By now, every movie fan knows that John Williams was named the 44th recipient of the American Film Institute’s Life Achievement Award on Thursday, October 8. (I’m still celebrating it!) And most fans know the outstanding scores he wrote for such seminal classics as STAR WARS, JAWS, SUPERMAN, CLOSE ENCOUNTERS OF THE THIRD KIND, HOME ALONE, the INDIANA JONES movies, as well as the first three HARRY POTTER films. But John Williams has been a major force in Hollywood for 60 years now and there are some fascinating facts about the brilliant composer that most fans are unaware of. Here are 10 that make his legend even more significant.
He was Johnny Williams when he first started in Hollywood
When John Towner Williams first came to Tinsel Town as an orchestrator and studio musician, he went by the moniker “Johnny Williams.” He was a big-time jazz pianist and the more casual name suited the genre. He may have been classically trained at Julliard and the Eastman School, but when he was first in the biz he went by a name far jazzier.
He played the opening riff for the PETER GUNN theme
Speaking of jazz, that’s Williams playing those famous opening bars for Henry Mancini’s composition for the Blake Edward TV series PETER GUNN (1958-1960). Williams did a lot of studio work then, playing his expert piano for other famed Hollywood composers like Jerry Goldsmith and Elmer Bernstein. Soon he would be their contemporary, but in his early Tinsel Town years, he was a sought after (ahem) “Gunn for hire.”
Williams wrote a number of TV theme songs
Did you know that Williams composed the underscore for the pilot episode of GILLIAN’S ISLAND? Even more importantly, Williams penned theme songs for 1960’s adventure series like TIME TUNNEL, LAND OF THE GIANTS and LOST IN SPACE. In fact, Williams wrote two theme songs for the show about the Robinson family. The first year’s theme was deemed too dark by CBS so Williams wrote a more upbeat second version. That sufficed for the show’s final two seasons.
Williams scored a lot of disaster films
Continuing his collaboration with Irwin Allen, the producer of LOST IN SPACE, TIME TUNNEL and LAND OF THE GIANTS, Williams scored three seminal disaster films for him in the 1970s. He scored THE POSEIDON ADVENTURE, EARTHQUAKE and THE TOWERING INFERNO and received Oscar nominations for the first two. Before he was Steven Spielberg’s favorite composer, he was Allen’s.
His first Oscar was for adapting Broadway
Sure, he was Oscar-nominated for his scores for VALLEY OF THE DOLLS (1967) and GOODBYE, MR. CHIPS (1969), but it was his adaptation of the Broadway hit FIDDLER ON THE ROOF in 1971 that got him his first statue. Since then, Williams has gone on to win four other Oscars, along with 49 nominations in total. That’s an individual total second only to Walt Disney (56 nominations, 26 actual wins).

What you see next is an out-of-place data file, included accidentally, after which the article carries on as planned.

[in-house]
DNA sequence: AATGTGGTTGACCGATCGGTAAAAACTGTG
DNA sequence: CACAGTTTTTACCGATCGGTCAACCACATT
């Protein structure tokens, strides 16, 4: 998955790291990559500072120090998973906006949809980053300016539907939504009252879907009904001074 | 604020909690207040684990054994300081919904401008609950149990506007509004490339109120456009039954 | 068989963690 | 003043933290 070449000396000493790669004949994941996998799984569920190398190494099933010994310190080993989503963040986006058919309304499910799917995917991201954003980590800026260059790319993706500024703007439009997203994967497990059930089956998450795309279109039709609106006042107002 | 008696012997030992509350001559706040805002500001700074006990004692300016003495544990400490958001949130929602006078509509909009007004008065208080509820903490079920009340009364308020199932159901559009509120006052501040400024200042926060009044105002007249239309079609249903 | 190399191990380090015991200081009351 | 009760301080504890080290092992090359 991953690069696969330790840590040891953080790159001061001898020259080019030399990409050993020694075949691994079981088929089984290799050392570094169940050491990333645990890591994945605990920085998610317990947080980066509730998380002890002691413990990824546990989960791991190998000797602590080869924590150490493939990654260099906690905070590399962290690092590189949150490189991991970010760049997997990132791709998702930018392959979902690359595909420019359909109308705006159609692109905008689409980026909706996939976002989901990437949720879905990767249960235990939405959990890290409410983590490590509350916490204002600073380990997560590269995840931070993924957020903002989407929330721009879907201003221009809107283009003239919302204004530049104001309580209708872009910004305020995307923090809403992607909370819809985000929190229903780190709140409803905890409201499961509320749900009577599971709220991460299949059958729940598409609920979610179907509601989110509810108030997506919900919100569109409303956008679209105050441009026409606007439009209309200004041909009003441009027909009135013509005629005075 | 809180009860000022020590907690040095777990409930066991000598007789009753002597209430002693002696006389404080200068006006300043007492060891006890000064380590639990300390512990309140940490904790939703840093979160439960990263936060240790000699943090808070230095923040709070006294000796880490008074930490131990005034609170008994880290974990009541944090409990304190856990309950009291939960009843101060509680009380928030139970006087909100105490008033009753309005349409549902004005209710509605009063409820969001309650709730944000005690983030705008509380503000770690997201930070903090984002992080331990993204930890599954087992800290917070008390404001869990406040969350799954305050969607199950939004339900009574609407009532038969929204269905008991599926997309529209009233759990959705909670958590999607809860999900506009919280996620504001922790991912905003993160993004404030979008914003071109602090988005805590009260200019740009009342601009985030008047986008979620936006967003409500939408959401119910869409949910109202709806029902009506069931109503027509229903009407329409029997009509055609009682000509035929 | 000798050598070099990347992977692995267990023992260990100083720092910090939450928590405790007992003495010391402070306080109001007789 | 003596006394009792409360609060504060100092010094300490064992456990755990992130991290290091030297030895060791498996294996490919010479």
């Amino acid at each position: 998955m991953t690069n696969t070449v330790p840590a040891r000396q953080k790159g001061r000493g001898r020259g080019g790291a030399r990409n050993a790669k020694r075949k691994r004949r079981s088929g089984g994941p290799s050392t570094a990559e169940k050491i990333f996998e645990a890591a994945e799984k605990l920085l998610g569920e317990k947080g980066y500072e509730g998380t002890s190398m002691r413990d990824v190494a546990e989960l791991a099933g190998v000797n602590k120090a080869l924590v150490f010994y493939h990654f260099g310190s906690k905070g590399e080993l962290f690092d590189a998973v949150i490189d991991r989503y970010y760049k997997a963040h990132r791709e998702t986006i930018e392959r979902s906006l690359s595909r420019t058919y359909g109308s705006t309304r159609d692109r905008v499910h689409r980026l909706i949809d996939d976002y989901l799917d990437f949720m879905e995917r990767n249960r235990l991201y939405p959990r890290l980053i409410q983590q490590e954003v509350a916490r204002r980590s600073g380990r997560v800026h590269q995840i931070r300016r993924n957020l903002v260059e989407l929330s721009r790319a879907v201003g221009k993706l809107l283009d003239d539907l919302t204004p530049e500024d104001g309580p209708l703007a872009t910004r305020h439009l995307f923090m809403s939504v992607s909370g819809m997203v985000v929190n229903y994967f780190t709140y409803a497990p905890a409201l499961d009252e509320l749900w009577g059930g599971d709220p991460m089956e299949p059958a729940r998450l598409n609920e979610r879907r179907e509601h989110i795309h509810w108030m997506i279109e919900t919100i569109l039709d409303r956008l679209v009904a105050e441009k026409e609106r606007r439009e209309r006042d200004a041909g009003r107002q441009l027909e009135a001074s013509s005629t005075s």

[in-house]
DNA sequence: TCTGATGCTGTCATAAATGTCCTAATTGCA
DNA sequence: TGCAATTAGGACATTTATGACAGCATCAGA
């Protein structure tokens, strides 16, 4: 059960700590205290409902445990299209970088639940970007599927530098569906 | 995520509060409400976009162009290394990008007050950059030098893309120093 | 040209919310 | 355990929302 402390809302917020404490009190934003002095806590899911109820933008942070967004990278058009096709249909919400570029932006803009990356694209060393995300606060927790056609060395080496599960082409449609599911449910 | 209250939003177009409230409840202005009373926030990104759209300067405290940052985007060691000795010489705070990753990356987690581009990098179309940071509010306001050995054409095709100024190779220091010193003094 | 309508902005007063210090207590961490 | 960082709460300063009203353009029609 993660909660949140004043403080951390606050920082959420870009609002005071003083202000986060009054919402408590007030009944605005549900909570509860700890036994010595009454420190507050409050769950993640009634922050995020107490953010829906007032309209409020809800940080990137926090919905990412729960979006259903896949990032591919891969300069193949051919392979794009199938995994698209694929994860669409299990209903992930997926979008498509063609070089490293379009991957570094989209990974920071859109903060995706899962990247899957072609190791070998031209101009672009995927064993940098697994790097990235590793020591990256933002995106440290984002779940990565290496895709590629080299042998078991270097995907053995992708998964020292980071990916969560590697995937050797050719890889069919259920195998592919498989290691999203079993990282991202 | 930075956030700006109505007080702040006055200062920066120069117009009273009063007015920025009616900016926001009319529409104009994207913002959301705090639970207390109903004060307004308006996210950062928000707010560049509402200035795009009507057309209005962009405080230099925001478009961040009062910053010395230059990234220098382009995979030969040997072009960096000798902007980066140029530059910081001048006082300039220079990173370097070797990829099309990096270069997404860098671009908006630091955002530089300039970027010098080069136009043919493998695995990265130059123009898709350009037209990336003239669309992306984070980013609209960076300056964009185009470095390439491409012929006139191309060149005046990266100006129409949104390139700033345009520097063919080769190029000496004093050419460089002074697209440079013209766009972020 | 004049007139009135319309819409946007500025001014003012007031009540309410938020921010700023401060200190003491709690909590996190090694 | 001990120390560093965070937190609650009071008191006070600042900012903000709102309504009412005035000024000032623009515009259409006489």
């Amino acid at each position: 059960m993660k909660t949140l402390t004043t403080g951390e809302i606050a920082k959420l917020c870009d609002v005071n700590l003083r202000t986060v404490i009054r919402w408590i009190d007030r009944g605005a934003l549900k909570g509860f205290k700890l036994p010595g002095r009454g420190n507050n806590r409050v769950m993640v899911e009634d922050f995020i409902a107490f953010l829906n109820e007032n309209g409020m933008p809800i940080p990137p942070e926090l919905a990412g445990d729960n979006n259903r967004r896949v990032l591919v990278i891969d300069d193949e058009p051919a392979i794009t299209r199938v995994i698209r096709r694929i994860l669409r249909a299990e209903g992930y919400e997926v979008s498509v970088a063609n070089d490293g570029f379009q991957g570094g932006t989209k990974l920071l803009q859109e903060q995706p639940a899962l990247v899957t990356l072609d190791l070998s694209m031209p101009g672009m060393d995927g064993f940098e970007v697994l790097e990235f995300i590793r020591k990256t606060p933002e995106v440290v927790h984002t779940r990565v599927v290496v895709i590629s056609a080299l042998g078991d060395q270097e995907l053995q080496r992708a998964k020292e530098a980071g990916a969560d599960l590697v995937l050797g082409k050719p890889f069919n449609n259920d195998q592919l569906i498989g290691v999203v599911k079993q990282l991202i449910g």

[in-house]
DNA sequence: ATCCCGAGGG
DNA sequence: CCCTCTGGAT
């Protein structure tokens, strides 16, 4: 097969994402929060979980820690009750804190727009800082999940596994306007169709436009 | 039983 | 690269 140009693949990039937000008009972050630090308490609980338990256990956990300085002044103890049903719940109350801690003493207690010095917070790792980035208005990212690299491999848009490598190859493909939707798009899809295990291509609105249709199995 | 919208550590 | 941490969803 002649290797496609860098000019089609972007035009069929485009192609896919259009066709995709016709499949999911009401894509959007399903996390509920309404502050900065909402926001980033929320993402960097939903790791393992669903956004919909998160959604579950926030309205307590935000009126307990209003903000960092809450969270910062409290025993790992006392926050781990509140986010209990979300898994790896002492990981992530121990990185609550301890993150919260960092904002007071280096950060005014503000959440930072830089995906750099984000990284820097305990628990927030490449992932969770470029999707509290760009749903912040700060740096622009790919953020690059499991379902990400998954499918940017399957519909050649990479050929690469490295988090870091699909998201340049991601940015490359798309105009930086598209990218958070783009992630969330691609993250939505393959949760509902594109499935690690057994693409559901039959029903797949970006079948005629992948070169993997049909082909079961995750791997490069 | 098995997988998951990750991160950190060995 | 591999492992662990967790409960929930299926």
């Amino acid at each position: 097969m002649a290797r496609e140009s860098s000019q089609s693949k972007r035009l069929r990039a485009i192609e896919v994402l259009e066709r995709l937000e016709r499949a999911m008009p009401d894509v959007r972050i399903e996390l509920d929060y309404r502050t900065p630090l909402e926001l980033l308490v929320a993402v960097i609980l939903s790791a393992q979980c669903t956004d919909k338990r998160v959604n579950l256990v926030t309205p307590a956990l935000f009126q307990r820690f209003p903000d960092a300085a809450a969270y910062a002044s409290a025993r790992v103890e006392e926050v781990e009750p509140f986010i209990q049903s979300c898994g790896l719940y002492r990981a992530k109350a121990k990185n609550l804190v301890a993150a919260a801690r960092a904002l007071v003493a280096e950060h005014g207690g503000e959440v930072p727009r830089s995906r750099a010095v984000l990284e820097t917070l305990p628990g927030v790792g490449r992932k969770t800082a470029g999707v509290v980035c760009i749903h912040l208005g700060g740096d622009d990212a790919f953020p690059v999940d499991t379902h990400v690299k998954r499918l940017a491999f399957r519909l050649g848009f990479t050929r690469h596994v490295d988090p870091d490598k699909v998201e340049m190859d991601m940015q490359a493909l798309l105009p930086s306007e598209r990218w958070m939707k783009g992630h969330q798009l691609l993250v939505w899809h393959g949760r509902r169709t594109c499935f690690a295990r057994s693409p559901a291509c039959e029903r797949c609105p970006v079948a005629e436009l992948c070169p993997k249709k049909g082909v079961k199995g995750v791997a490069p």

His CLOSE ENCOUNTERS theme was penned before filming
Spielberg needed Williams’ musical sequence for CLOSE ENCOUNTERS OF THE THIRD KIND before filming as it would play such a large part in the filmed narrative. Hence, Williams wrote his simple but sublime five-note theme months before he wrote the rest of his score for the film.
He succeeded Arthur Fiedler as conductor of the Boston Pops
Fiedler was a legend, directing the most popular orchestra on the planet, and when he stepped down after almost 50 years as the conductor, the Pops knew they needed another big name. They turned to John Williams in1980, an artist at the peak of his fame. He accepted and raised the Pops baton for 13 years.
NBC loves him
Not only has Williams written the theme for the NBC NIGHTLY NEWS, but he also wrote the “Olympic Fanfare” for NBC and the theme for NBC’S MEET THE PRESS.
His favorite score is a “close” call
Of all of his scores he wrote, his favorite is CLOSE ENCOUNTERS OF THE THIRD KIND. Williams described it as “…more than just Cellophane going through a projecting machine, it had a kind of life.” The AFI picked “Star Wars” but Williams liked another sci-fi theme better.
Williams is the only below-the-line AF Lifetime recipient
Up until last week, the AFI had never awarded any talent who wasn’t a director, producer or actor. No screenwriter (unless they were also a director), no costume designer, no cinematographer, and no composer. Thus, the choice of Williams is significant on a number of levels. As the criteria for the award, he is an artist who truly changed movies and whose work has stood the test of time. He’s also been a household name for five decades, so it’s long overdue. Still, with this huge, career-capping accolade, the AFI has finally evened the score.